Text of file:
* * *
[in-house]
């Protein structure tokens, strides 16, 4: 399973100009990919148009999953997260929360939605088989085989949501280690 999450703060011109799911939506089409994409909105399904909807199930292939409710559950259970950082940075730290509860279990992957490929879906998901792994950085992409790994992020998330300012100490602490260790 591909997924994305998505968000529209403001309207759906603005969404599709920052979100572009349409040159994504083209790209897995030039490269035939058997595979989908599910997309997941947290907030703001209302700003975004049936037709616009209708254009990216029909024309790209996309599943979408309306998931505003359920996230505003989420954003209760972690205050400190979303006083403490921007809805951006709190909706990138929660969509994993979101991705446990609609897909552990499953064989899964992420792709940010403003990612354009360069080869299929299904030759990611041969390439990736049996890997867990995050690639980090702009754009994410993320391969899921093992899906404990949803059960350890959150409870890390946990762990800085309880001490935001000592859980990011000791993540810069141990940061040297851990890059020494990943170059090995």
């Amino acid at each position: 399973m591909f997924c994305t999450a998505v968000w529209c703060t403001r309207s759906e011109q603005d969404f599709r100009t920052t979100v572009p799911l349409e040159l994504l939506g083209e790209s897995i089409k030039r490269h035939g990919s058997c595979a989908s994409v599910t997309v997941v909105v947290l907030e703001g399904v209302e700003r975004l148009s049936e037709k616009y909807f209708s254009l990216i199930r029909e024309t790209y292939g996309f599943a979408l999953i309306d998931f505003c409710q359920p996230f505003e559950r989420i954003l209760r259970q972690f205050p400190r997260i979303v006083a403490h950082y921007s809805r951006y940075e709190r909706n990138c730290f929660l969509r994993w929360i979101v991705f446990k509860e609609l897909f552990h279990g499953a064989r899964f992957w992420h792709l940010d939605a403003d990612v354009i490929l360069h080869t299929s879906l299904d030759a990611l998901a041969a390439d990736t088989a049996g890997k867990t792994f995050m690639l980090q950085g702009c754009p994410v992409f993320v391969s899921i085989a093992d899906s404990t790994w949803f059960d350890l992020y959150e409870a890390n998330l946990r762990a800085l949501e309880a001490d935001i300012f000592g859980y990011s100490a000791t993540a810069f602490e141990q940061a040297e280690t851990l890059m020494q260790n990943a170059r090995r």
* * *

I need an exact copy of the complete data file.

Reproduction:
[in-house]
């Protein structure tokens, strides 16, 4: 399973100009990919148009999953997260929360939605088989085989949501280690 999450703060011109799911939506089409994409909105399904909807199930292939409710559950259970950082940075730290509860279990992957490929879906998901792994950085992409790994992020998330300012100490602490260790 591909997924994305998505968000529209403001309207759906603005969404599709920052979100572009349409040159994504083209790209897995030039490269035939058997595979989908599910997309997941947290907030703001209302700003975004049936037709616009209708254009990216029909024309790209996309599943979408309306998931505003359920996230505003989420954003209760972690205050400190979303006083403490921007809805951006709190909706990138929660969509994993979101991705446990609609897909552990499953064989899964992420792709940010403003990612354009360069080869299929299904030759990611041969390439990736049996890997867990995050690639980090702009754009994410993320391969899921093992899906404990949803059960350890959150409870890390946990762990800085309880001490935001000592859980990011000791993540810069141990940061040297851990890059020494990943170059090995």
């Amino acid at each position: 399973m591909f997924c994305t999450a998505v968000w529209c703060t403001r309207s759906e011109q603005d969404f599709r100009t920052t979100v572009p799911l349409e040159l994504l939506g083209e790209s897995i089409k030039r490269h035939g990919s058997c595979a989908s994409v599910t997309v997941v909105v947290l907030e703001g399904v209302e700003r975004l148009s049936e037709k616009y909807f209708s254009l990216i199930r029909e024309t790209y292939g996309f599943a979408l999953i309306d998931f505003c409710q359920p996230f505003e559950r989420i954003l209760r259970q972690f205050p400190r997260i979303v006083a403490h950082y921007s809805r951006y940075e709190r909706n990138c730290f929660l969509r994993w929360i979101v991705f446990k509860e609609l897909f552990h279990g499953a064989r899964f992957w992420h792709l940010d939605a403003d990612v354009i490929l360069h080869t299929s879906l299904d030759a990611l998901a041969a390439d990736t088989a049996g890997k867990t792994f995050m690639l980090q950085g702009c754009p994410v992409f993320v391969s899921i085989a093992d899906s404990t790994w949803f059960d350890l992020y959150e409870a890390n998330l946990r762990a800085l949501e309880a001490d935001i300012f000592g859980y990011s100490a000791t993540a810069f602490e141990q940061a040297e280690t851990l890059m020494q260790n990943a170059r090995r």